当前位置:首页 >> 经济/市场 >>

From Invention to Innovation Conversion Ability in Product Development

The ability to convert inputs into outputs is a critical determinant of success in many fields of endeavor. In this research, the authors study the ability of firms to convert ideas into products, that is, their conversion ability. Specifically, they address the question, Why are some firms better at conversion than others? In contrast to much of the existing literature, the authors propose that a strong focus on speed and on generating many ideas may actually hurt firms by lowering their conversion ability. The authors test their arguments on data between 1960 and 2001 from a cross-national sample of pharmaceutical firms. They find that firms vary widely in their ability to convert promising drug ideas into launched drugs. Firms with the highest conversion ability are those that (1) focus on a moderate number of ideas, in areas of importance, and in areas in which they have expertise and (2) deliberate for a moderate length of time on promising ideas.

From Invention to Innovation: Conversion Ability in Product Development
The quest to convert inventions (promising ideas for products) into innovations (commercialized products) is a central feature of technological progress and economic growth. Firms, whether they work out of tiny garages or in sprawling research labs, sink much hard-earned capital to generate inventions and bring them speedily to market. Every stage of product development adds substantially (and cumulatively) to costs. These costs have large implications for firms, policy makers, and consumers. For example, DiMasi, Hansen, and Grabowski (2003) estimate that the average research and development (R&D) cost for a new chemical entity launched in the U.S. pharma*Rajesh Chandy is Carlson School Professor of Marketing and an associate professor (e-mail: rchandy@csom.umn.edu), and Om Narasimhan is Assistant Professor of Marketing (e-mail: onarasimhan@csom.umn.edu), Carlson School of Management, University of Minnesota. Brigitte Hopstaken is Project Leader of Research, Daphne Communication Management, the Netherlands (e-mail: brigitte_hopstaken@yahoo.com). Jaideep Prabhu is Professor of Marketing, Tanaka Business School, Imperial College London (e-mail: J.Prabhu@imperial.ac.uk). The authors are grateful for valuable inputs from Ed Blair; Jane Ebert; Mike Houston; Akshay Rao; Alina Sorescu; Raji Srinivasan; Stefan Wuyts; and participants at the EuroINFORMS Conference in Istanbul, Turkey, and at research seminars at Bocconi University, INSEAD, Maastricht University, the University of Minnesota, and the University of Texas at Austin. The authors appreciate the financial assistance provided by the University of Minnesota’s Grant in Aid of Research program, the McKnight Business and Economics grant program, and the 3M Award for nontenured faculty. They thank Bill Hedgcock, Raghunath Rao, and Aiwen Tan for their help in the data collection process. The order of authorship is alphabetical; the authors contributed equally to this research.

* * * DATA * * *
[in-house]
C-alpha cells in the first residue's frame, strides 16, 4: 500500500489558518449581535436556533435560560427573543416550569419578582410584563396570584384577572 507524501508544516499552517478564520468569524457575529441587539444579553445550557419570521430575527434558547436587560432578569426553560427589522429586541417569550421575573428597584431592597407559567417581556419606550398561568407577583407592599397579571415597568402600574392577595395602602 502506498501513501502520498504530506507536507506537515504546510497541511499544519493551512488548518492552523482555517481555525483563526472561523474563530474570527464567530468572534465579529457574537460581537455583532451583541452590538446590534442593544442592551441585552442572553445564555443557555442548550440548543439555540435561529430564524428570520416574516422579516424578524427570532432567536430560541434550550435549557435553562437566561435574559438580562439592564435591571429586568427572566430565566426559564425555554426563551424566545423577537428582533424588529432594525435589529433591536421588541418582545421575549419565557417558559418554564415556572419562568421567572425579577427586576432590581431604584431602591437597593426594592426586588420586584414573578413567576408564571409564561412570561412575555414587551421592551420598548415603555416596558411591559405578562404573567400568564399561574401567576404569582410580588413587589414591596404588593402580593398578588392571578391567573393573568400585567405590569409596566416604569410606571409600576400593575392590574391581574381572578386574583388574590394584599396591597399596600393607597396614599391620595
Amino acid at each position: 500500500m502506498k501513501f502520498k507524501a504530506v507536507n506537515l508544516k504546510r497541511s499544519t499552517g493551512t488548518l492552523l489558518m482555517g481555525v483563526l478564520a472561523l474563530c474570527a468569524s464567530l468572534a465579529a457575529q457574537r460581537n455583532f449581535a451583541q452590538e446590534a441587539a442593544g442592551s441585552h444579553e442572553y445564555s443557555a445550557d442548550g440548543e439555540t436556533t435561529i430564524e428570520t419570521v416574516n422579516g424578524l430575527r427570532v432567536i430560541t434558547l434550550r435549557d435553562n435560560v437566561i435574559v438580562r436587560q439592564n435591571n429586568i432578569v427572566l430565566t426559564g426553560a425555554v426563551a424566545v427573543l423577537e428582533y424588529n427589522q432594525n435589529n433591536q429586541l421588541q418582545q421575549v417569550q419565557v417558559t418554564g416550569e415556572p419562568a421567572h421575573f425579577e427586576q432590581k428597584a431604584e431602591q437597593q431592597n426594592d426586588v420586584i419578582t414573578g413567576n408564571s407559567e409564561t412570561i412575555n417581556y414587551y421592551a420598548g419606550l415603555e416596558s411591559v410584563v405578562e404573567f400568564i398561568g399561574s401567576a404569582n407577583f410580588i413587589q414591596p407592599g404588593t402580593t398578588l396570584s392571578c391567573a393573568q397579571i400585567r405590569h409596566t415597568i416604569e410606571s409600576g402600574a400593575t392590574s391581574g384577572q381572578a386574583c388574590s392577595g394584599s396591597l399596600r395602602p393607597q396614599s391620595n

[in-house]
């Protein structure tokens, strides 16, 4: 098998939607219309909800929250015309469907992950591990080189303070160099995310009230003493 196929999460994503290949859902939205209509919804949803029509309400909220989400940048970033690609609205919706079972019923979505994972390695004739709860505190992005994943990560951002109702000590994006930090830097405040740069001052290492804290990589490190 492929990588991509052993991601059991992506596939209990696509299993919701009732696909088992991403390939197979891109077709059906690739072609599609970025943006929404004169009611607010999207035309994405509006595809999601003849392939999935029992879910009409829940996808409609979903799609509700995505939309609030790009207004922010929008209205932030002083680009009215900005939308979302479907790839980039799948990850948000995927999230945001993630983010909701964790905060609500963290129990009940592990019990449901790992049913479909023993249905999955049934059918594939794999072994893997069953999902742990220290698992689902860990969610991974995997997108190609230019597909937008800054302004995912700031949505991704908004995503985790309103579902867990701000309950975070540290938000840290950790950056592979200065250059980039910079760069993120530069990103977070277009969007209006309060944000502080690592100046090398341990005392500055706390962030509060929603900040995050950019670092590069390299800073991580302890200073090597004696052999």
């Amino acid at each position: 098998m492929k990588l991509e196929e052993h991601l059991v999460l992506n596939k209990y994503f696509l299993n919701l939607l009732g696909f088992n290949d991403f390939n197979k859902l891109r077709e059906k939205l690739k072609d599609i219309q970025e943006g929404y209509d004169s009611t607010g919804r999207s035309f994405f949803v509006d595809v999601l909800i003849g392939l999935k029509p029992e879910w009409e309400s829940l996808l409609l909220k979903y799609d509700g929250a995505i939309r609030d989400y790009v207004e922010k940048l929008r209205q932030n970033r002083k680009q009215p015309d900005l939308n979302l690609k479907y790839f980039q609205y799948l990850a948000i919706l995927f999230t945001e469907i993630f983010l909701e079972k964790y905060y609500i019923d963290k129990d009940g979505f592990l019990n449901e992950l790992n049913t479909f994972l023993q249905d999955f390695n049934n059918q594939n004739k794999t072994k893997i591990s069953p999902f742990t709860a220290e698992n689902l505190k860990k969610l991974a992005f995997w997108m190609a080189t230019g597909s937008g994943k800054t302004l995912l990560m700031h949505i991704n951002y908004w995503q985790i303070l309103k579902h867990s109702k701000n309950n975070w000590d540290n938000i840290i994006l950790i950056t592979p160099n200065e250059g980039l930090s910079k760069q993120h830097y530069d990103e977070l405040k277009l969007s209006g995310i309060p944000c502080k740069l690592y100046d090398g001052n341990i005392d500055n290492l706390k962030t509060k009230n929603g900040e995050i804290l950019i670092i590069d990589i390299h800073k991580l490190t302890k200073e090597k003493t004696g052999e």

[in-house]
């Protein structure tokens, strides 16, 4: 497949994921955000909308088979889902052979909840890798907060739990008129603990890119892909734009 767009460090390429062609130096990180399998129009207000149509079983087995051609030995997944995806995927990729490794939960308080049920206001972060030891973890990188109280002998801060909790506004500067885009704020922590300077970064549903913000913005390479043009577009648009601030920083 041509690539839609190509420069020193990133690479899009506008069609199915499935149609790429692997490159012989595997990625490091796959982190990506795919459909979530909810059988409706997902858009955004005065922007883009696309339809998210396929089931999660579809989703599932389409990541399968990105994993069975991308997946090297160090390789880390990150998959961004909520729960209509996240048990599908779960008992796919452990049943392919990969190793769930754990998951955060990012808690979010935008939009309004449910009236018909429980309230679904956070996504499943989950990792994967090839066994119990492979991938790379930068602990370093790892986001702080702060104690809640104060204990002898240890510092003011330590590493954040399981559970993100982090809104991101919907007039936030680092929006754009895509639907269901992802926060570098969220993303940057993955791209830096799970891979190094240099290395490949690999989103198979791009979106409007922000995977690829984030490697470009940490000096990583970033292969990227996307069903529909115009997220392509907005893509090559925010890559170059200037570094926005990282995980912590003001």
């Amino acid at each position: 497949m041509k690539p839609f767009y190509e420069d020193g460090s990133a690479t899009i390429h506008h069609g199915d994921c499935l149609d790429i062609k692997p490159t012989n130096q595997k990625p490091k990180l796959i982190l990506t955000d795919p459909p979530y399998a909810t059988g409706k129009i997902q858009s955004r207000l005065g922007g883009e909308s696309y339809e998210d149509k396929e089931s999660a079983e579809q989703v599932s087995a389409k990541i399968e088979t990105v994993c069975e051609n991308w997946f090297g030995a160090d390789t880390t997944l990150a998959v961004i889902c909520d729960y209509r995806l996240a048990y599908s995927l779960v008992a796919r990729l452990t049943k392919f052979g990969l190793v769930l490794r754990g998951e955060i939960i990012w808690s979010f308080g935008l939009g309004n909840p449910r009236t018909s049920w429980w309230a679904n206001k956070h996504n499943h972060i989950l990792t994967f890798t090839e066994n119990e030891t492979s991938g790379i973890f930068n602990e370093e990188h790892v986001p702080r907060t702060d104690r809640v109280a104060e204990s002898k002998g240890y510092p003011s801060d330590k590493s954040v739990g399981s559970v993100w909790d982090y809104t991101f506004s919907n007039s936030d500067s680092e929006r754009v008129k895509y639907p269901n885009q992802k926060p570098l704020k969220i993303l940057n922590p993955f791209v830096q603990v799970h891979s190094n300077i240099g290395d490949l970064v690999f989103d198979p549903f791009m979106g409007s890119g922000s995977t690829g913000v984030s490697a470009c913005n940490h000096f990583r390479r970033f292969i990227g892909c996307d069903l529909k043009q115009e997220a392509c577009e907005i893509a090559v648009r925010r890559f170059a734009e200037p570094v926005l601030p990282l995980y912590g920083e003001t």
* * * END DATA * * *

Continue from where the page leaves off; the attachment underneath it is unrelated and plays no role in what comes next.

ceutical market is $802 million. Such estimates (see also DiMasi 2001; Hansen 1979) are frequently used in policy debates and decisions (see U.S. Congress, Congressional Budget Office 1994; U.S. Congress, Office of Technology Assessment 1993). Part of the reason these estimates are so large and controversial is that they take into account the cost of ideas that failed to make it to launch (Danzon, Nicholson, and Pereira 2003). On average, the odds of a promising idea making it past the various stages of drug development to eventual product launch are less than one in five. However, the odds can vary substantially across firms. If this is indeed the case, estimates of development costs per launched product will also vary substantially across firms (see Stevens and Burley 1997). Efficiency in product development due to higher conversion rates can yield resource savings that can be reallocated in other ways, such as in lower prices, higher profits, or greater investment in future innovation. Yet differences in conversion rates are rarely discussed in policy debates. The implicit assumption appears to be that firms have little control over conversion rates, and all firms are subject to the same odds of conversion. The drivers of conversion ability remain a mystery, and research on the issue is rare. This article studies conversion ability in the pharmaceutical industry. We define “conversion ability” as a firm’s ability to translate a given idea into a launched product. As such, a firm is deemed to have high conversion ability if its likelihood of converting a given idea into a launched product is higher than that of other firms. We show that firms
Journal of Marketing Research Vol. XLIII (August 2006), 494–508

? 2006, American Marketing Association ISSN: 0022-2437 (print), 1547-7193 (electronic)